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I didn't find -ula among the diminutive endings discussed on this site in the question "Constructing Latin diminutives." Hadrian's famous poem "Animula vagula, blandula" uses these 3 diminutives plus "nudula." Might this be a later form, not found in Classical texts? It also occurs in Carmina Burana, much later than Hadrian--"Si puer cum puellula/moraretur in cellula."

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    – Joonas Ilmavirta
    Sep 23 '19 at 3:45
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The diminutive ending -ula is common in classical Latin, and arguably productive. The examples you found are not exceptional.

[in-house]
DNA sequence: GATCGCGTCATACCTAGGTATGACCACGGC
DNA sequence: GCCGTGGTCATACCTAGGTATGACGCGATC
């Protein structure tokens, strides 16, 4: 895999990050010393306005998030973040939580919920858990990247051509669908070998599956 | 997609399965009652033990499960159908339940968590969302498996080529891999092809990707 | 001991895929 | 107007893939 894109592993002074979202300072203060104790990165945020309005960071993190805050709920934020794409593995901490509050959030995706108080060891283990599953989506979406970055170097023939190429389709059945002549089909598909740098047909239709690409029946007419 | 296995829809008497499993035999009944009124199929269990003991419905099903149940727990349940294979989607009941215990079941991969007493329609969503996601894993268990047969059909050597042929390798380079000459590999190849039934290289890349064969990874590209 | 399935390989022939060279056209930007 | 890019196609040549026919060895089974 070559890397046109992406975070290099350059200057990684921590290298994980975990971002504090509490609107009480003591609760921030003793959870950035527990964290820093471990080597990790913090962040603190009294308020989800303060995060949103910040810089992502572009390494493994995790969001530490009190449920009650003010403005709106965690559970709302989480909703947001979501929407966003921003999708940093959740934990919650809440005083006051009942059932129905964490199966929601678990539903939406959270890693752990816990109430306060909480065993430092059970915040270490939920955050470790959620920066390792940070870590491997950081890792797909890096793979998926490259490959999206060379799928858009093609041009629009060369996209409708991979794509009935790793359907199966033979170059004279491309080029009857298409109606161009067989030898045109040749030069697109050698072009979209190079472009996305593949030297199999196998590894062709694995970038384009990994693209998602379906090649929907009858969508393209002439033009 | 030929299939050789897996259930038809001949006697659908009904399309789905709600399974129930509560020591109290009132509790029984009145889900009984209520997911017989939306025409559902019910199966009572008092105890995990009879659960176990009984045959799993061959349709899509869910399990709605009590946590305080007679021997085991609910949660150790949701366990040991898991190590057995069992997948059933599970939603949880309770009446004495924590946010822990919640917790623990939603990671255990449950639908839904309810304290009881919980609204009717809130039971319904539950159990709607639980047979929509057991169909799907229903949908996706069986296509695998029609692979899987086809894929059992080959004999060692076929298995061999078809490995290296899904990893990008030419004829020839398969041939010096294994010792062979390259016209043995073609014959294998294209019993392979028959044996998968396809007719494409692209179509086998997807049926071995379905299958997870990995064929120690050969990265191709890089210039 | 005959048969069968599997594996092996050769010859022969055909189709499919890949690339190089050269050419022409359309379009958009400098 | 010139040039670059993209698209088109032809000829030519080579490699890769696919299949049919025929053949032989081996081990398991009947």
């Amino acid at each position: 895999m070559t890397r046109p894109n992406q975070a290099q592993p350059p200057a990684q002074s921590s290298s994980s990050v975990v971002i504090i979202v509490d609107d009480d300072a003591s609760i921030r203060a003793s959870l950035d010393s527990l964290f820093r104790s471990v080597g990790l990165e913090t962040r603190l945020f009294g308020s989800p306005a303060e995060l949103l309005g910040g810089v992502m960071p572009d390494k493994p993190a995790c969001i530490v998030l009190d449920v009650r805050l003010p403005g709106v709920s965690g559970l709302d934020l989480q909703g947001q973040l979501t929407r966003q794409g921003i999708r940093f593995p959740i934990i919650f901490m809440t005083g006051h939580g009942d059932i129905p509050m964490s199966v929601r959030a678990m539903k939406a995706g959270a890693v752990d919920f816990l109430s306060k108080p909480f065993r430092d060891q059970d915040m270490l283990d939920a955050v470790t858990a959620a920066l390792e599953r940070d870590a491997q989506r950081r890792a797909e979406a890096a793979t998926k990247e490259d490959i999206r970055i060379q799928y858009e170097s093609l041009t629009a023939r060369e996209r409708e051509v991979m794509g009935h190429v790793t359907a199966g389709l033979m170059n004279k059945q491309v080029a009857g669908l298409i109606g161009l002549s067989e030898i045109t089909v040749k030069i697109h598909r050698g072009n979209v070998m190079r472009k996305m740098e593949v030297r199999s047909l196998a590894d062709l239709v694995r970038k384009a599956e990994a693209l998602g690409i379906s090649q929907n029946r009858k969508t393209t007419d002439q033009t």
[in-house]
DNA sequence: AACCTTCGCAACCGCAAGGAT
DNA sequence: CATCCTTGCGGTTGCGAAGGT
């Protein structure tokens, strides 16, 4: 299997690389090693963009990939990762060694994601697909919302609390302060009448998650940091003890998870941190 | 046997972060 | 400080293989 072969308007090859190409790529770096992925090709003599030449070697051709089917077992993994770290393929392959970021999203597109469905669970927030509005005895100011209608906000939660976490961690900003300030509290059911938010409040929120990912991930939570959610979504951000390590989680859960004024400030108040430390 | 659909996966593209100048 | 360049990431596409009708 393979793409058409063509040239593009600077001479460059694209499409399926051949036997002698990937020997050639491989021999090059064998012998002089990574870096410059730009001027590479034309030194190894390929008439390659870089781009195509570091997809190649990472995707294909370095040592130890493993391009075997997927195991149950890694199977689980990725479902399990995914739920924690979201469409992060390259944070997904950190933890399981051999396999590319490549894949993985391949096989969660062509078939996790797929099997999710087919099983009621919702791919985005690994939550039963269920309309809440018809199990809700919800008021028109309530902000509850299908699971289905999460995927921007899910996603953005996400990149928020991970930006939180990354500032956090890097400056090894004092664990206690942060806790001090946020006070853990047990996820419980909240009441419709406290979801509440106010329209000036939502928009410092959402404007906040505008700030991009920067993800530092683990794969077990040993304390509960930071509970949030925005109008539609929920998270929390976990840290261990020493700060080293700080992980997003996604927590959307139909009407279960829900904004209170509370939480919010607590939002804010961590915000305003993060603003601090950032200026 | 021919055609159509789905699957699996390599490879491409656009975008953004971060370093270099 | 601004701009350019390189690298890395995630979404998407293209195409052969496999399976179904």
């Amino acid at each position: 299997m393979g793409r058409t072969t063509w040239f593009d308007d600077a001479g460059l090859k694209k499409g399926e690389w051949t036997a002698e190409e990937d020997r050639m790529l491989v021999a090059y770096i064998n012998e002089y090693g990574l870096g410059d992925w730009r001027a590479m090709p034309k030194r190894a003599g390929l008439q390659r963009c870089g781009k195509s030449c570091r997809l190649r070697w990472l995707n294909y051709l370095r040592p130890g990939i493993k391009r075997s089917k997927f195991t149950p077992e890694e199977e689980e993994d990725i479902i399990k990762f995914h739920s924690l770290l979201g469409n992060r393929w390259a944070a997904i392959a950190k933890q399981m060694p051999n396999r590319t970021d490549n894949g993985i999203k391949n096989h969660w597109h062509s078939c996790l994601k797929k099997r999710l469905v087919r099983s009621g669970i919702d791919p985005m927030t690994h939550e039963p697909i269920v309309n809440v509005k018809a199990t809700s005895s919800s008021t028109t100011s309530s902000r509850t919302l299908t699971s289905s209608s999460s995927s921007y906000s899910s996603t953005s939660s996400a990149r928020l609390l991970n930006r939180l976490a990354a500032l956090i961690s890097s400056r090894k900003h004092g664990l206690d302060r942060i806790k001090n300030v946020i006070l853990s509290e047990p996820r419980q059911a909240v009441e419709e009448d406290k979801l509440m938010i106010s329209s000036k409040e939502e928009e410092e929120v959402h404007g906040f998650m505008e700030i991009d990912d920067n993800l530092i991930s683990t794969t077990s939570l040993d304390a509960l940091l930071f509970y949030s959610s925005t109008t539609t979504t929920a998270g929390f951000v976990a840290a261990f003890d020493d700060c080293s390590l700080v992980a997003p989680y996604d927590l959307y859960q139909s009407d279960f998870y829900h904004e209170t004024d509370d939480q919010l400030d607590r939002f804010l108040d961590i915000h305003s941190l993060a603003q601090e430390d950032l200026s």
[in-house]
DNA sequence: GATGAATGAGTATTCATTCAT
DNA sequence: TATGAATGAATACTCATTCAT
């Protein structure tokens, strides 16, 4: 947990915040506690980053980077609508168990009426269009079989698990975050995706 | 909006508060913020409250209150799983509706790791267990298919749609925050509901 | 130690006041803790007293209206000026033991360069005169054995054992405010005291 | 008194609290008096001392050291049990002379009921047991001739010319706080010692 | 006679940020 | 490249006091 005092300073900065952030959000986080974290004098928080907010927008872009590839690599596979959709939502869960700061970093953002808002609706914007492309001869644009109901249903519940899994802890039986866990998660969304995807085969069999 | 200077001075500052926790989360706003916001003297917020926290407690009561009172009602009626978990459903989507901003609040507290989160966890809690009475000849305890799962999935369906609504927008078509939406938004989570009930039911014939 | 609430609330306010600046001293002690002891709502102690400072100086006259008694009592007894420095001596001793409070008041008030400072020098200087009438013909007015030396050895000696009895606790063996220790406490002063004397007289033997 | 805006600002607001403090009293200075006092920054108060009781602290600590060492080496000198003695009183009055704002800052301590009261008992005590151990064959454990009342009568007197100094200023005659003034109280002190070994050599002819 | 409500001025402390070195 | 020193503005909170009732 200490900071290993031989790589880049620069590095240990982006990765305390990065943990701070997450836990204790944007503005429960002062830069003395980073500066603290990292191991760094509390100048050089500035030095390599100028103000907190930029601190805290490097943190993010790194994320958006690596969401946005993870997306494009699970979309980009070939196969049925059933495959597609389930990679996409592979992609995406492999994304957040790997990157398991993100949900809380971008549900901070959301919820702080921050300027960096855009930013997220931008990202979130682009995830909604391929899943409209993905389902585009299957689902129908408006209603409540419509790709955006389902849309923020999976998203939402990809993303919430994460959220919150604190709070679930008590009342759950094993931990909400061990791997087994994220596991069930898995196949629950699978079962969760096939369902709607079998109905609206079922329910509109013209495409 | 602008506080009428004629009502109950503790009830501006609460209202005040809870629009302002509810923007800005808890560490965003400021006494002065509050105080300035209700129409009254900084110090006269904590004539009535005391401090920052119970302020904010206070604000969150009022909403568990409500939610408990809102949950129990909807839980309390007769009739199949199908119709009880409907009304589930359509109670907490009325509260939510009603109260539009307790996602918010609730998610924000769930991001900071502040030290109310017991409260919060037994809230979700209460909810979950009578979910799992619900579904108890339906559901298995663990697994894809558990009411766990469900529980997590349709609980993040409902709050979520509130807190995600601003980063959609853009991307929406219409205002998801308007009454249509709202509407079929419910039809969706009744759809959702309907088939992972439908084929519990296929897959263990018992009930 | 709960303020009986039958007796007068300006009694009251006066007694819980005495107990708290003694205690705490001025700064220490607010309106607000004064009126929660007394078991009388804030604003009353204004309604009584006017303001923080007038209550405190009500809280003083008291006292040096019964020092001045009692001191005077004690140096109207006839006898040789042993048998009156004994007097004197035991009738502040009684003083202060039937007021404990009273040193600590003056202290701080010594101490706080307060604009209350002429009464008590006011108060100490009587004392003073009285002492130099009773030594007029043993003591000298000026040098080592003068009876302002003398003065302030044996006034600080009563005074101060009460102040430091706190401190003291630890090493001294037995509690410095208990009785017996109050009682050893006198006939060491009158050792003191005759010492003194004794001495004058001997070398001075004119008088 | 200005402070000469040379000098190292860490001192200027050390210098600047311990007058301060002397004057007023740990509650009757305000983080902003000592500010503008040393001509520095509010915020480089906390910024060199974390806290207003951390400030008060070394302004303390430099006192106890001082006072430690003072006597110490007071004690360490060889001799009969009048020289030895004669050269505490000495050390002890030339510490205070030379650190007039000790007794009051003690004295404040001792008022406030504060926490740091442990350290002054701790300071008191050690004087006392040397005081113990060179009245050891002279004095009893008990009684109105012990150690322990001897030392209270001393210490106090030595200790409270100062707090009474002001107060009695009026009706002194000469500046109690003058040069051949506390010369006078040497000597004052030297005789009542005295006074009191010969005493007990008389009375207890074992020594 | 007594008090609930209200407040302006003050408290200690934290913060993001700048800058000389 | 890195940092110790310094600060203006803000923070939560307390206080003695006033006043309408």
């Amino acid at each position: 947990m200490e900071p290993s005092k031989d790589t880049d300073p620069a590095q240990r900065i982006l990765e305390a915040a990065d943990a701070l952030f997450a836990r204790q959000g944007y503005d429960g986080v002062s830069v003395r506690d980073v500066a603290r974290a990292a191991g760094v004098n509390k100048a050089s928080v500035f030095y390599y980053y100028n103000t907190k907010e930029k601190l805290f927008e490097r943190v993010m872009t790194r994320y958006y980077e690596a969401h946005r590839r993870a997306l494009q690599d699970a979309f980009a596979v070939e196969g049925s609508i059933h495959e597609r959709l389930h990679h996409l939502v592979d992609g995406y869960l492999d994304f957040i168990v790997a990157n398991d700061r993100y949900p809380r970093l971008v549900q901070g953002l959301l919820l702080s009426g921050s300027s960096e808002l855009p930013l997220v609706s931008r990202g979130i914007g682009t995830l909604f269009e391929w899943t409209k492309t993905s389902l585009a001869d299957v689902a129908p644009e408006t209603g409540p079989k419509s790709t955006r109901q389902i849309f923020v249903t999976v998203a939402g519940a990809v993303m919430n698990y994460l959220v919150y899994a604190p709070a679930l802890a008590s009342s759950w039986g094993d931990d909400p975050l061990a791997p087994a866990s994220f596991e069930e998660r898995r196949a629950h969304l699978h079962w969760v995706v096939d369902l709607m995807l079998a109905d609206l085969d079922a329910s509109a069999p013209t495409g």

The linked question does not discuss all the Latin diminutives. The suffixes listed in the question are all masculine, but there are corresponding feminine and neuter variants. So the -ulus there implicitly includes -ula (and -ulum).

Here are some attested pairs:

  • amica > amicula
  • bucca > buccula
  • caliga > Caligula
  • casa > casula
  • forma > formula
  • lacrima > lacrimula
  • palma > palmula
  • ruta > rutula
  • sica > sicula
  • toga > togula
  • vila > villula

There are also lots of diminutives where -ula does not simply replace -a, such as mulier > muliercula.

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